81 Days With Oscar And Me

Every Academy Award-Winning Movie, Back to Back, Starting With the First

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Midnight Cowboy

September 30th, 2009 · No Comments · 1969, Adaptation, Color, Drama, Drug Use, Dustin Hoffman, John Schlesinger, Jon Voight, Mid-Point, Midnight Cowboy, Nudity, Plot Point I, Plot Point II, R-Rating, Screenplay Structure, Smoking, Swearing, United Artists

Midnight Cowboy The difference between Oliver! and Midnight Cowboy is the difference between day and night. Oliver!, the previous Best-Picture winner, is a G-rated movie that’s, as they say, suitable for the entire family. Midnight Cowboy is an X-rated movie (later reduced to R) that’s, as they say, suitable for the entire family – if it’s a seedy and seamy family.

Midnight Cowboy is about a Texan (Jon Voight) who leaves the Lonestar State to make his fortune in New York City as a “hustler,” which – in this case – means male prostitute. He meets up with a crippled down-and-outer named Enrico “Ratso” Rizzo (Dustin Hoffman).

THE CAST
Dustin Hoffman (1937- )………………………………..Ratso
Jon Voight (1938- )………………………………………..Joe Buck
Sylvia Miles (1932- )………………………………………Cass
John McGiver (1913-1975)……………………………..Mr. O’Daniel
Brenda Vaccaro (1939- ) ………………………………Shirley
Barnard Hughes (1915-2006)………………………….Towny
Ruth White (1914-1969)…………………………………Sally Buck – Texas
Jennifer Salt (1944- )……………………………………..Annie – Texas
Bob Balaban (1945- )…………………………………….The Young Student – New York

Directed By
John Schlesinger (1926-2003)
Writing Credits
Waldo Salt (1914-1987), screenplay
James Leo Herlihy (1927-1993), novel

Yes, Midnight Cowboy is another adaptation, the 32nd out of 42 films, which means a percentage of 76%. In other words, Hollywood chooses adaptations as Best Picture just over 3/4 of the time.

In many ways, Midnight Cowboy marks the turning point for Hollywood movies. Everything up to this point was relatively sanitary. Midnight Cowboy opened the doors – wide – introducing viewers to drugs, sex, nudity, profanity, rape, violence, and all the grit and grime they could stand. From this point forward, Hollywood movies – and viewers – would never be the same.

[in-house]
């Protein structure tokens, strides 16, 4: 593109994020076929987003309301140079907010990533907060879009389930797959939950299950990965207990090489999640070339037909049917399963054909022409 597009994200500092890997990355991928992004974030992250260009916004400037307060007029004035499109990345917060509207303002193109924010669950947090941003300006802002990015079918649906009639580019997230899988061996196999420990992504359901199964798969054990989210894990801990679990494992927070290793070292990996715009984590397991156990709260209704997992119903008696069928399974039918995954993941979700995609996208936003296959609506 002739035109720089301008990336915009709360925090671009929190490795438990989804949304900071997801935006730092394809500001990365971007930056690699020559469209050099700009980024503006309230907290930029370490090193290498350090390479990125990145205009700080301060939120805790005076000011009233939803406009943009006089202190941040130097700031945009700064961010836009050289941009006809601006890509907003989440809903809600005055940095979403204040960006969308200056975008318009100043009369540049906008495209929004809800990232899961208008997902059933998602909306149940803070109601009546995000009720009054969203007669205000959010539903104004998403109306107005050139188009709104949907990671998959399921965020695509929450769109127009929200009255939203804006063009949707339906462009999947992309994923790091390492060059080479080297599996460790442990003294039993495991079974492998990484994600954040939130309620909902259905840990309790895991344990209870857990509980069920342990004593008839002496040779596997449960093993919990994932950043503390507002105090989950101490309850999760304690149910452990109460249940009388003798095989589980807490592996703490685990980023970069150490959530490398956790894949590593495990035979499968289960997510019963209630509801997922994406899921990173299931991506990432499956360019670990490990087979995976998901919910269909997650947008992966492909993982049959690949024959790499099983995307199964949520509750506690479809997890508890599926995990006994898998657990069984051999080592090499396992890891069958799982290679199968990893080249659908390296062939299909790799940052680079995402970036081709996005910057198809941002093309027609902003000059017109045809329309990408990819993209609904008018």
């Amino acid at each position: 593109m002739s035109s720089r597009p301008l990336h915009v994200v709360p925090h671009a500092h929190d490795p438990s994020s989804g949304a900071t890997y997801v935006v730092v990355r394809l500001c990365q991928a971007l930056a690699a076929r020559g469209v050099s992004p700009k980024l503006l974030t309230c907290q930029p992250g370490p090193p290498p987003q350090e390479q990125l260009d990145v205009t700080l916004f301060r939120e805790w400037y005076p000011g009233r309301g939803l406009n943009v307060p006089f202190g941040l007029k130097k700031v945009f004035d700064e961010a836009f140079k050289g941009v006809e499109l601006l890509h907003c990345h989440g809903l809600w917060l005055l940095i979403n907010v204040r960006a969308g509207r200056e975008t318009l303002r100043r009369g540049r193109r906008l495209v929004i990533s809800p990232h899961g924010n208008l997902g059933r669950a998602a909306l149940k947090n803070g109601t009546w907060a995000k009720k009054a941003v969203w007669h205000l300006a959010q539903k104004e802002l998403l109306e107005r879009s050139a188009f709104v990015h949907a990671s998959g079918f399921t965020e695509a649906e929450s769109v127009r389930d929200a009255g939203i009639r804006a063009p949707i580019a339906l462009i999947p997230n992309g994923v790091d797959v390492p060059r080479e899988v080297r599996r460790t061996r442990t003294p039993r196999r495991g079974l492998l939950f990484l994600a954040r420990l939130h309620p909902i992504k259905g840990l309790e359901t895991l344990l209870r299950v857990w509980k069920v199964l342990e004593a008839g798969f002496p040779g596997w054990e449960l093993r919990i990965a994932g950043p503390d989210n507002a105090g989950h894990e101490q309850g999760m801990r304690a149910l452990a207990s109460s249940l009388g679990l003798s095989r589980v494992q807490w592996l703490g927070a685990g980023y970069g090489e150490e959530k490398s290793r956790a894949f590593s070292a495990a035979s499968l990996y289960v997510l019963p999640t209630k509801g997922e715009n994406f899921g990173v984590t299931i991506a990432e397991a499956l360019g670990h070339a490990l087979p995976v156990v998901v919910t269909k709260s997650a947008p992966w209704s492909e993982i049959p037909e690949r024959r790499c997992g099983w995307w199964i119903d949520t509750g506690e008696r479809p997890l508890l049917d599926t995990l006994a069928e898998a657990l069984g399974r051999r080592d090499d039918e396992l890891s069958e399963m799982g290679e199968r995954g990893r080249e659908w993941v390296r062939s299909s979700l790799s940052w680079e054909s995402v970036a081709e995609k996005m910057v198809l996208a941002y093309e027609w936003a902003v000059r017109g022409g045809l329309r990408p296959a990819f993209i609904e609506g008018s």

Because I had heard that the screenwriter (Waldo Salt) was good, I decided to examine the movie in detail to see where the turning points were. Here’s how Midnight Cowboy breaks down:

ACT I
Inciting Incident
Joe Buck quits his job (“What I got to stay around here for? I got places to go, right?”) and leaves town on a bus, heading to New York. This happens in the first five minutes.
Plot Point I
Joe Buck meets Ratso Rizzo in a bar. This happens 25 minutes into the movie.

ACT II
Mid Point
Joe moves in with Ratso. (“So I’m going to stay here a couple of days. I just thought you should know, that’s all.”) This happens 53 minutes into the movie. The two become friends from this point forward.
Plot Point II
This is set up in two parts. The first part is when Ratso falls down a flight of stairs as Joe, Ratso, and Shirley (Vacarro) leave an Andy Warhol-esque party. That happens 87 minutes into the movie. Then, at 96 minutes into the movie, after Joe returns home from a night of paid-for-sex with Shirley, Ratso tells Joe, “I don’t think I can walk any more. I’ve been falling down a lot…get me to Florida.” (Florida was were Ratso dreamed of going. It was, in effect, his version of heaven.)

ACT III
Joe and Ratso get on a bus heading to Florida. Just as they reach their destination, Ratso dies. The final shot is of Joe holding Ratso and staring out the window.

FADE TO BLACK

Midnight Cowboy is a powerful movie, as endearing as it is heartbreaking. At its most basic level, it is about loneliness and what people do to fill it. Joe Buck is fleeing a past that includes a promiscuous family member, the gang-rape of himself and his girlfriend (she was driven crazy by the experience and is shown being driven off in a padded truck), and a dead-end job in a nowhere town. Joe’s story is told exceptionally well through brief (from a few seconds to a minute) flashbacks. He is a likable but socially awkward guy who has trouble connecting with people. (“I’ll bet you’re lonesome,” a very strange guy – played by John McGiver – tells Joe.)

Ratso’s backstory is never really revealed. All we know about him is that he is crippled, his dad was a shoe-shiner, his health is precarious, he lives in a rat-hole of an apartment, and he’s a thief and street hustler. He, too, is lonely, unable to connect with people.

Everyone in the movie has trouble connecting and is, essentially, an outsider. An outcast. The friendship struck by Joe and Ratso is the movie’s only seemingly meaningful relationship.

Midnight Cowboy was nominated for seven Academy Awards and won three: Best Director (John Schlesinger), Best Picture (Jerome Hellman), and Best Writing, Screenplay Based on Material from Another Medium (Waldo Salt).

If you want to know where Hollywood as we know it today started, watch Midnight Cowboy. It’s interesting, too. Midnight Cowboy is the 42nd movie out of 81, which means it is, ironically, the Mid Point of movie making. Everything after this is different from everything that happened before.

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